To most Facebookers, clicking “refresh” in the news feedsummons enticing photos of meals and live videos featuring canines. But, regulars on the social network have increasingly observed their friends and acquaintances changing their profile pictures to embrace the cause celebre. And, unlike dog posts and culinary fodder, this latest fad is annoying and alienating.
To anyone with a politically active feed, it’s easy to observe what’s gone awry. Ever since the inauguration of President Trump, the “outrage machine” has been in high gear across the social network. Rambling statuses show that the despised five-paragraph essay format from middle school is still alive and well. Live videos promise tears, invective, wildebeest yells, and everything in-between. The latest, particularly irksome trend, is to post “I ♥ PBS” as a way to show support for public television and keep the taxpayer spigot open.
President Trump’s budget proposal targeted, among many other things, the annual $445 million subsidy to the Corporation for Public Broadcasting (CPB), which helps to bankroll the Public Broadcasting Service (PBS) and National Public Radio (NPR). Outraged online politicos took to their news feeds, demanding that Big Bird be saved from certain death. A popular video shared by MoveOn.org and What’s Trending showed Elmo being laid off, rendered a pauper by heartless federal budget cuts. People who dare to suggest that PBS and NPR were better off completely privatized are greeted by a torrent of angry comments. Some are more tactful, claiming indifference to the plight of young rural television viewers. Others are less kind, suggesting a subservience to “corporate masters” in the media world.
But the most disturbing thing about these hostile revelers is not the accusations of insincerity or the annoying hyperbole. Rather, it is the insistence that taxpayers should continually fund any content or program favored by the left. To defenders of the status quo, these concerns are irrelevant because CPB funding is a minuscule portion of federal spending. But writing pithy comments pointing out all of the things that cost more than public media funding simply misses the point. Given how little is needed to make up for the CPB shortfall, concerned netizens can easily fundraise to make up for the funding cost.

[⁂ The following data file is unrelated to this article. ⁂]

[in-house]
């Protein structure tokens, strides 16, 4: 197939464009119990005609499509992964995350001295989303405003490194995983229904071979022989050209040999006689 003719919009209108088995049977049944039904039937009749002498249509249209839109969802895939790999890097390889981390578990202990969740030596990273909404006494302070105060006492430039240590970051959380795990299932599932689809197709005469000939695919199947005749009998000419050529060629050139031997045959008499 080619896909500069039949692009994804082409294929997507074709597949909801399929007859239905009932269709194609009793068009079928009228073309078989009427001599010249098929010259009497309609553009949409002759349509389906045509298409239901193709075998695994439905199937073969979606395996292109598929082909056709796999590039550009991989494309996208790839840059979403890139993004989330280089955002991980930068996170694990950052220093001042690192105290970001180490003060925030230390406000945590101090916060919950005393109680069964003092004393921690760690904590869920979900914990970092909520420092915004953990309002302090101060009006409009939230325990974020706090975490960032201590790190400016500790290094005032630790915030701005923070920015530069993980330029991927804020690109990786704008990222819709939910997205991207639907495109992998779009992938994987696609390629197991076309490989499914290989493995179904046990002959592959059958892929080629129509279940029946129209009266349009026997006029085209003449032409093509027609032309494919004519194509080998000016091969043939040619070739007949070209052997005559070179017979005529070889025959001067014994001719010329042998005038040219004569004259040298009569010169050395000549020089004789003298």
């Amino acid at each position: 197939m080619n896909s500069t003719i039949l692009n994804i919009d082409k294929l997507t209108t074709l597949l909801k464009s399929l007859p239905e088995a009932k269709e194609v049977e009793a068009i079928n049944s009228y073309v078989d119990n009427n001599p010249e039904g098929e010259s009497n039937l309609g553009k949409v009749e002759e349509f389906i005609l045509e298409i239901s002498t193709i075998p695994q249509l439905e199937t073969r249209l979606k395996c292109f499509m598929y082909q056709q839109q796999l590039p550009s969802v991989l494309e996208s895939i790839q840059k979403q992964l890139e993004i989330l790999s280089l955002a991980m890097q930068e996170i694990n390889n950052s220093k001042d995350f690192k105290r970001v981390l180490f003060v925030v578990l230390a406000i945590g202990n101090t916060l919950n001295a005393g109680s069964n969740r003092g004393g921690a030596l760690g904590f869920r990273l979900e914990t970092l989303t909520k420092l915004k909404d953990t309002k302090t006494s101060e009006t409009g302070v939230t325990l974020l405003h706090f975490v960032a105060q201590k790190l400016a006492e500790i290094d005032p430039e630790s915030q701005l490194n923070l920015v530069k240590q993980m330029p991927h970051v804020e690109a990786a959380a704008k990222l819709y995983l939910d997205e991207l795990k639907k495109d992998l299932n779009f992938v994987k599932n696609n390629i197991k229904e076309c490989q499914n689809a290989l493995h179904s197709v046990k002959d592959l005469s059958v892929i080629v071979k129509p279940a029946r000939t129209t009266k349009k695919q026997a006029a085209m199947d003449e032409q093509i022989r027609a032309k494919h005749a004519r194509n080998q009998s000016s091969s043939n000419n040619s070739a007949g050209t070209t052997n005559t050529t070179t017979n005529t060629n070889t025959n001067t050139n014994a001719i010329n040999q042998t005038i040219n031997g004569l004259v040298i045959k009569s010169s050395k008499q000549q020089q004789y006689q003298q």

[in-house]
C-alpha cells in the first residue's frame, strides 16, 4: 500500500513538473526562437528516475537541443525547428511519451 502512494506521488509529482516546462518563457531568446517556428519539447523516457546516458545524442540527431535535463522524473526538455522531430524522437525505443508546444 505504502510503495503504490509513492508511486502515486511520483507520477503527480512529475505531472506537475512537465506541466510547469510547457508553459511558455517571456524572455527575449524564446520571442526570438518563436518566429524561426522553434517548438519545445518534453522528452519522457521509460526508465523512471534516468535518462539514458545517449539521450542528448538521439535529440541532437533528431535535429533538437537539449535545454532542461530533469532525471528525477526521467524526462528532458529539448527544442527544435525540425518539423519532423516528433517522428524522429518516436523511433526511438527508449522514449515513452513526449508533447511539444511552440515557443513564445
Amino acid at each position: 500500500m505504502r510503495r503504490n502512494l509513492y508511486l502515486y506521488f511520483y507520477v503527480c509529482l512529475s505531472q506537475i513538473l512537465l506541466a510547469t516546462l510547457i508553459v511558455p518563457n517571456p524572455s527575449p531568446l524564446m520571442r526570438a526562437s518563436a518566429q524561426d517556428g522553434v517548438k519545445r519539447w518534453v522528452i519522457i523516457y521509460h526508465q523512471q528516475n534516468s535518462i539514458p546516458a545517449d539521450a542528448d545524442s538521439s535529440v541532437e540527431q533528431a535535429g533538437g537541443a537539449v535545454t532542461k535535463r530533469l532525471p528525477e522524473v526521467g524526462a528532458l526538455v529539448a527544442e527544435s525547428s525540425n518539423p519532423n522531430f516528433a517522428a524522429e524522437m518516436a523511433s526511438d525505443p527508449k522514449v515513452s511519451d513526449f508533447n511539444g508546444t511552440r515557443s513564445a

Real activism consists of citizens persuading fellow citizens to pitch in for a cause, not whining and changing a profile picture. Currently, there are roughly 214 million U.S. Facebook users. If we assume that the political affiliation of U.S. Facebook users reflects America on the whole, around 100 million Facebook users are liberal. That means to “save” CPB, each liberal Facebook user would only have to donate less than $5 for the program. Or, roughly the cost of a Lemon Bar Frappuccino at Starbucks.
Or, if just one-third of 3.3 million people on Facebook who currently “like” PBS on Facebook donated $25 each month to the organization, current federal funding could easily be replaced. For the cost of (not even) two movie tickets, all of the nonsensical name-calling and bitterness can come to an end.
Another reason for phony Facebook agitation to be turned to real action is because that writing that $450 million check to CPB may actually leave the organizations worse off by relying on taxpayer funds. Taxpayer funds may also stymie incentives to innovate. The influence of member stations on NPR, for instance, have led the organization to downplay their digital offerings in a number of ways. Executives, for example, have forbidden the organization from advertising their iPhone app on their terrestrial radio stations. The power of the legacy stations bolstered by federal funding has hobbled public media’s ability to go toe-to-toe with private competitors. And, remember, the private sector ultimately saved Big Bird, Elmo, and the rest of the gang at Sesame Street when HBO absorbed the show into its programming.
This tactic isn’t just limited to Big Bird or Elmo. Any cause worth saving should be left to real activism, not the phony stuff on Facebook. The Taxpayers Protection Alliance ♥ taxpayers and we show it by questioning spending on many programs and projects. Don’t get caught up in phony Facebook activism. If you truly “like” something show with actions, not profile pictures.
David Williams is the President of the Taxpayers Protection Alliance. Ross Marchand is a Communications and Policy Associate with the Taxpayers Protection Alliance.